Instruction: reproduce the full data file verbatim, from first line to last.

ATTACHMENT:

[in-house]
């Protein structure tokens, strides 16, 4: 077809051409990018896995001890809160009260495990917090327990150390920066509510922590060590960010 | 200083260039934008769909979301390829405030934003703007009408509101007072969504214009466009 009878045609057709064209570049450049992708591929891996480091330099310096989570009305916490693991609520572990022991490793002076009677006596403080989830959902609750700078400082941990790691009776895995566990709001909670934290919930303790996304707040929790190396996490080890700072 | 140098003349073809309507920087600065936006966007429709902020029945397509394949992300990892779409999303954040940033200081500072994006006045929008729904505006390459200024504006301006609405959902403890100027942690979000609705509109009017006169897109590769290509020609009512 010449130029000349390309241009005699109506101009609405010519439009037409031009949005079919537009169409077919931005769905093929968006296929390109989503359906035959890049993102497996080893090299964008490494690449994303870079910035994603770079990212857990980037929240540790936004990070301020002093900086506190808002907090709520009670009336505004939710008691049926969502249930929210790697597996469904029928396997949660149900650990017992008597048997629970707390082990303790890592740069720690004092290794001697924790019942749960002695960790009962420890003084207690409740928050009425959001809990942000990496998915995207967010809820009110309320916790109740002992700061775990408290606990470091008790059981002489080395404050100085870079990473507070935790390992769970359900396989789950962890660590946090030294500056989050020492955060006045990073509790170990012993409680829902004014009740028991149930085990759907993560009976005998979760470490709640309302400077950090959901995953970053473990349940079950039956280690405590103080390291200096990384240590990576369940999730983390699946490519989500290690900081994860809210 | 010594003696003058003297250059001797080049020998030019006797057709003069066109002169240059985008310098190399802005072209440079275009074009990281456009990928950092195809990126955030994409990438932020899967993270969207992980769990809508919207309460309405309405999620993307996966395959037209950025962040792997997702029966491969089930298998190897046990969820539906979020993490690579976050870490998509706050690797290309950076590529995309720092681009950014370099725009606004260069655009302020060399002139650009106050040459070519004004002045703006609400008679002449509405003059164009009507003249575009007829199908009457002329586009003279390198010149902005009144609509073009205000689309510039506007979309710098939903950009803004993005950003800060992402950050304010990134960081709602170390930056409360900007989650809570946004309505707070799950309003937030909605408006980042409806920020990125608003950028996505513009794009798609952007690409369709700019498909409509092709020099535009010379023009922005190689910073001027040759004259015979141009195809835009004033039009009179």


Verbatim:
[in-house]
């Protein structure tokens, strides 16, 4: 077809051409990018896995001890809160009260495990917090327990150390920066509510922590060590960010 | 200083260039934008769909979301390829405030934003703007009408509101007072969504214009466009 009878045609057709064209570049450049992708591929891996480091330099310096989570009305916490693991609520572990022991490793002076009677006596403080989830959902609750700078400082941990790691009776895995566990709001909670934290919930303790996304707040929790190396996490080890700072 | 140098003349073809309507920087600065936006966007429709902020029945397509394949992300990892779409999303954040940033200081500072994006006045929008729904505006390459200024504006301006609405959902403890100027942690979000609705509109009017006169897109590769290509020609009512 010449130029000349390309241009005699109506101009609405010519439009037409031009949005079919537009169409077919931005769905093929968006296929390109989503359906035959890049993102497996080893090299964008490494690449994303870079910035994603770079990212857990980037929240540790936004990070301020002093900086506190808002907090709520009670009336505004939710008691049926969502249930929210790697597996469904029928396997949660149900650990017992008597048997629970707390082990303790890592740069720690004092290794001697924790019942749960002695960790009962420890003084207690409740928050009425959001809990942000990496998915995207967010809820009110309320916790109740002992700061775990408290606990470091008790059981002489080395404050100085870079990473507070935790390992769970359900396989789950962890660590946090030294500056989050020492955060006045990073509790170990012993409680829902004014009740028991149930085990759907993560009976005998979760470490709640309302400077950090959901995953970053473990349940079950039956280690405590103080390291200096990384240590990576369940999730983390699946490519989500290690900081994860809210 | 010594003696003058003297250059001797080049020998030019006797057709003069066109002169240059985008310098190399802005072209440079275009074009990281456009990928950092195809990126955030994409990438932020899967993270969207992980769990809508919207309460309405309405999620993307996966395959037209950025962040792997997702029966491969089930298998190897046990969820539906979020993490690579976050870490998509706050690797290309950076590529995309720092681009950014370099725009606004260069655009302020060399002139650009106050040459070519004004002045703006609400008679002449509405003059164009009507003249575009007829199908009457002329586009003279390198010149902005009144609509073009205000689309510039506007979309710098939903950009803004993005950003800060992402950050304010990134960081709602170390930056409360900007989650809570946004309505707070799950309003937030909605408006980042409806920020990125608003950028996505513009794009798609952007690409369709700019498909409509092709020099535009010379023009922005190689910073001027040759004259015979141009195809835009004033039009009179």